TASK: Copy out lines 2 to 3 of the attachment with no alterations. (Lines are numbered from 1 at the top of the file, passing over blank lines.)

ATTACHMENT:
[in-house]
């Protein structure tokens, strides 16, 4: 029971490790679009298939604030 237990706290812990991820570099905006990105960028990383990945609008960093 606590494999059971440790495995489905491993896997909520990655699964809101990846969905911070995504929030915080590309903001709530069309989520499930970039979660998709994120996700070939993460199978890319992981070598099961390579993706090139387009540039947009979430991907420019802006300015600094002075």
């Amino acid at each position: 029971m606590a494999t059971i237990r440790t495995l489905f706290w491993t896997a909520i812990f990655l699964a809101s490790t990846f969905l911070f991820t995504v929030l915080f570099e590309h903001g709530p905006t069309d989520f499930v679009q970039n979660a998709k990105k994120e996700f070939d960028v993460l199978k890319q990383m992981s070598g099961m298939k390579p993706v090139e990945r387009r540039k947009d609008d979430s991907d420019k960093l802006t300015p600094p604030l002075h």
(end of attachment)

């Protein structure tokens, strides 16, 4: 029971490790679009298939604030 237990706290812990991820570099905006990105960028990383990945609008960093 606590494999059971440790495995489905491993896997909520990655699964809101990846969905911070995504929030915080590309903001709530069309989520499930970039979660998709994120996700070939993460199978890319992981070598099961390579993706090139387009540039947009979430991907420019802006300015600094002075």
């Amino acid at each position: 029971m606590a494999t059971i237990r440790t495995l489905f706290w491993t896997a909520i812990f990655l699964a809101s490790t990846f969905l911070f991820t995504v929030l915080f570099e590309h903001g709530p905006t069309d989520f499930v679009q970039n979660a998709k990105k994120e996700f070939d960028v993460l199978k890319q990383m992981s070598g099961m298939k390579p993706v090139e990945r387009r540039k947009d609008d979430s991907d420019k960093l802006t300015p600094p604030l002075h």